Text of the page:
Image

Agony. Ecstasy. Popcorn

It's Games time. Hit the couch—or don't—for some Olympian flicks.

Image

Off Road to Athens

(2005 DOCUMENTARY)

THE HEROES:
Eight U.S. mountain bikers who pedal passionately without whining about money or celebrity.
THE HURDLE:
Riders compete at venues around the world for a berth at the ’04 Games, in Greece.
THE TRAGEDY:
Only three of the eight riders can make the cut. When USA Cycling mangles their scores, two female riders take the issue to court.
WE GIVE IT:
Bronze. Not terribly inspiring, but shines a useful light on USA Cycling’s poor planning.

One Day in September

(1999 DOCUMENTARY)

THE HEROES:
11 Israeli athletes and coaches who die at the 1972 Games, in Munich.
THE HURDLE:
A lax approach to security leaves authorities unprepared for an Olympic Village attack by Palestinian terrorists.
THE TRAGEDY:
Officials squander numerous opportunities to intervene.
WE GIVE IT:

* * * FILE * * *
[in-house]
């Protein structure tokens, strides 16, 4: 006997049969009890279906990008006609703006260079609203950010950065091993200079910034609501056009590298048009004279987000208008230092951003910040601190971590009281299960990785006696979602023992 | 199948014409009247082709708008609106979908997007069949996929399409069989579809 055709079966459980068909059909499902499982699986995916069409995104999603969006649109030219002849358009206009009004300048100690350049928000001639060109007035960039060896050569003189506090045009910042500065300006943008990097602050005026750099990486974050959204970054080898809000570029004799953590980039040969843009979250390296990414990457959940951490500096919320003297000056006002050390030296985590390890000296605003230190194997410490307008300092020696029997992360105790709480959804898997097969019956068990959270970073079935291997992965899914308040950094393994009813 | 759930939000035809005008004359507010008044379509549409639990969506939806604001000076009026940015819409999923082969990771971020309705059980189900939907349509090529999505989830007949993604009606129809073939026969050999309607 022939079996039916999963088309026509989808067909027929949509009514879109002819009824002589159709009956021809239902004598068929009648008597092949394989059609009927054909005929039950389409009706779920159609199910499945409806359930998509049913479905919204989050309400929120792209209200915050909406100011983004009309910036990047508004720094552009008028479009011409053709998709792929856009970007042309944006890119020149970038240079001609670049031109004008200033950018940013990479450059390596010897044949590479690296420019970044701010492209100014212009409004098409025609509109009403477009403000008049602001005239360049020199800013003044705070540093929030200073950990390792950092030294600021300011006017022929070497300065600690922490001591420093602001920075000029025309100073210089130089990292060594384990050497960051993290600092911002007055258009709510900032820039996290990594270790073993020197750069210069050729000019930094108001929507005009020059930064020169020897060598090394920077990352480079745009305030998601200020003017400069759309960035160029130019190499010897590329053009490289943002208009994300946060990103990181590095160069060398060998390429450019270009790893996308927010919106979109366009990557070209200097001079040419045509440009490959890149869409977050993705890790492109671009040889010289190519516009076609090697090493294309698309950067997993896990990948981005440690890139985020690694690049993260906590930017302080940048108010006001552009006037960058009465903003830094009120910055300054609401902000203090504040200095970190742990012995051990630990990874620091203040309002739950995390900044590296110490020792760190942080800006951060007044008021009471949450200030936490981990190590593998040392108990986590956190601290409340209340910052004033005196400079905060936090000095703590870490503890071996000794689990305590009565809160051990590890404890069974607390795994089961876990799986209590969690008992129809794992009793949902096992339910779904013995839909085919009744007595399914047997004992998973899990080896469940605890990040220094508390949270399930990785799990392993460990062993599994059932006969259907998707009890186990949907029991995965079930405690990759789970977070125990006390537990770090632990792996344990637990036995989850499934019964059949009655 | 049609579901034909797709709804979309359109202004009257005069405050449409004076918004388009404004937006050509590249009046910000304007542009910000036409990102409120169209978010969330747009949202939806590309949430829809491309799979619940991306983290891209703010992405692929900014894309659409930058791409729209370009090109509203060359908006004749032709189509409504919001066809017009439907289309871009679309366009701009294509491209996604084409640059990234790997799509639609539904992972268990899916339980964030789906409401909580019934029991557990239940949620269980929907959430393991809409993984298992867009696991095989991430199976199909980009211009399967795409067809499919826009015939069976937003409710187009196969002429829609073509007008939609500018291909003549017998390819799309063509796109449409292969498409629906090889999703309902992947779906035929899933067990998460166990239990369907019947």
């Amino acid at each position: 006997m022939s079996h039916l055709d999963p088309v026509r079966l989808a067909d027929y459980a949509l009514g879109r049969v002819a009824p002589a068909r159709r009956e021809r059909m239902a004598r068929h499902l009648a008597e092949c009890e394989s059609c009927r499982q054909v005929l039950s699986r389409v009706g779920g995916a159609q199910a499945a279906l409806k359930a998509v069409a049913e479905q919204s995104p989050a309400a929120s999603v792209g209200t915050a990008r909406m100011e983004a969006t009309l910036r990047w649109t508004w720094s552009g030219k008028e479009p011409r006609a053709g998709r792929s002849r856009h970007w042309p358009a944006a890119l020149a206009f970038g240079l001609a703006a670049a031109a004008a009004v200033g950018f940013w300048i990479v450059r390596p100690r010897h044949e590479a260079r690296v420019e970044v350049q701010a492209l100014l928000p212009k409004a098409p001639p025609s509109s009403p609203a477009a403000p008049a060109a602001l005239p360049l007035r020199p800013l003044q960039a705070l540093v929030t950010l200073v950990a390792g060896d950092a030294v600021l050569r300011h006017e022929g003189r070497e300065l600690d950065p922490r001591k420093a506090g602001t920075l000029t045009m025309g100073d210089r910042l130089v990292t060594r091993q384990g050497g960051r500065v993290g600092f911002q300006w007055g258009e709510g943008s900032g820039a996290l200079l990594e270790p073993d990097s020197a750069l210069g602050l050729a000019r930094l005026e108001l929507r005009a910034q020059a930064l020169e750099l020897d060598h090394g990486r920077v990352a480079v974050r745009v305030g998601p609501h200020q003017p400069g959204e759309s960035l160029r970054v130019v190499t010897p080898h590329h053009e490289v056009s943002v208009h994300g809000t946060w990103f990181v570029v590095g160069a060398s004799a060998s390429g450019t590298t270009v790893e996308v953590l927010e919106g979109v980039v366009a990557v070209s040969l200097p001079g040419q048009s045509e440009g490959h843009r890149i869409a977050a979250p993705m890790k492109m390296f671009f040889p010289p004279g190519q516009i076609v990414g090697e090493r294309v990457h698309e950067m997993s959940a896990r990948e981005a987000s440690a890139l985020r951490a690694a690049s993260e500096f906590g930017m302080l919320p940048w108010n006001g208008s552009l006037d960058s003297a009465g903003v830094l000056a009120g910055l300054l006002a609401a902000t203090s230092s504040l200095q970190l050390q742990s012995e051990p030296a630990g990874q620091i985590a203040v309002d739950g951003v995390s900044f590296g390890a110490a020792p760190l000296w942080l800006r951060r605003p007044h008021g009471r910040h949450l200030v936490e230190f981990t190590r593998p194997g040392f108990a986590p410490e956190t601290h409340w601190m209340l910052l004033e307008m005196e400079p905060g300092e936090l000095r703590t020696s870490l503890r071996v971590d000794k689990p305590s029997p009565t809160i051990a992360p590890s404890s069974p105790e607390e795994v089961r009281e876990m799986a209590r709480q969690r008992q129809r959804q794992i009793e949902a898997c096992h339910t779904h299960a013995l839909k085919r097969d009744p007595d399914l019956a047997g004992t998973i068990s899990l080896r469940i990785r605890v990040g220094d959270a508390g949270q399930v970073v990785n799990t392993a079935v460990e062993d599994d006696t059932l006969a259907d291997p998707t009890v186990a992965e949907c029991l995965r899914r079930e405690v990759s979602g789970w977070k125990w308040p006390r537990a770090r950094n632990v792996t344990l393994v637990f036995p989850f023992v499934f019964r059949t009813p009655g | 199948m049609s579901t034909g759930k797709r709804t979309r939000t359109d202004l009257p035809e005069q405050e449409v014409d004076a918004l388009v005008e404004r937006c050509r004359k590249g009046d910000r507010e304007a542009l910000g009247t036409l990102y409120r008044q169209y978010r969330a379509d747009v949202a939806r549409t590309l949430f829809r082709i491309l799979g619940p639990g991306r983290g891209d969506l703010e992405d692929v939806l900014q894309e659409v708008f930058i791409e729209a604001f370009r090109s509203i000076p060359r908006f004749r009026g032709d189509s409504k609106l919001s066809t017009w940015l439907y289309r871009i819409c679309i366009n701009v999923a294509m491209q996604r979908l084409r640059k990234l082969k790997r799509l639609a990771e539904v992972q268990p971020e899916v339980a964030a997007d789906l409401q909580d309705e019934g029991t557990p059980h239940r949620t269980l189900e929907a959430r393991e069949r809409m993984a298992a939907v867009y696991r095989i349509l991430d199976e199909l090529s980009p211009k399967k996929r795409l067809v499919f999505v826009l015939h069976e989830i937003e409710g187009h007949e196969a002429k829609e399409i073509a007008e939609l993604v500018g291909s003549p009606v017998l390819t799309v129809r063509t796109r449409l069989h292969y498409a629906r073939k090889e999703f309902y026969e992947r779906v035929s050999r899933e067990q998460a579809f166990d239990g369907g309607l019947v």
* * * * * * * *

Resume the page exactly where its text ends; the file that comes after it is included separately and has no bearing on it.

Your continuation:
Gold. The first-ever interview with the only surviving terrorist is especially chilling.

Without Limits

(1998 DRAMA)

THE HERO:
Runner Steve Prefontaine (Billy Crudup).
THE HURDLE:
He’s an amateur with uneven legs and a wind-resistant mustache who ignores his legendary coach, sprints ahead of the pack, and still believes he can win the 5,000 meters in 1972.
THE TRAGEDY:
Pre takes fourth at Munich, then dies in a car accident three years later, at 24.
WE GIVE IT:
Silver. Crudup’s a more convincing Pre than Jared Leto is in ’97’s Prefontaine.

American Anthem

(1986 DRAMA)

THE HERO:
Fictional gymnast Steve Tevere (played by 1984 gold medalist Mitch Gaylord).
THE HURDLE:
Troubled, chiseled Steve has an abusive father who wants his son to tinker with motorcycles, not tights.
THE TRIUMPH:
Steve makes it to the Olympics, with help from hot training partner Julie (Janet Jones). And—sniff, sniff—Dad ultimately accepts him.
WE GIVE IT:
Tin. It’s Flashdance on the uneven bars.

Chariots of Fire

(1981 DRAMA)

THE HEROES:
British sprinters Eric Liddell (Ian Charleson) and Harold Abrahams (Ben Cross).
THE HURDLE:
Liddell, a Scottish missionary, won’t run on Sundays; Abrahams, a Jew, runs, in part, to deflect prejudice.
THE TRIUMPH:
At the 1924 Paris Games, Abrahams wins gold in the 100 meters, and Liddell takes the 400.
WE GIVE IT:
Gold. You can mock the all-male slow-motion beach-training runs, but this one deserved its four Oscars.

sms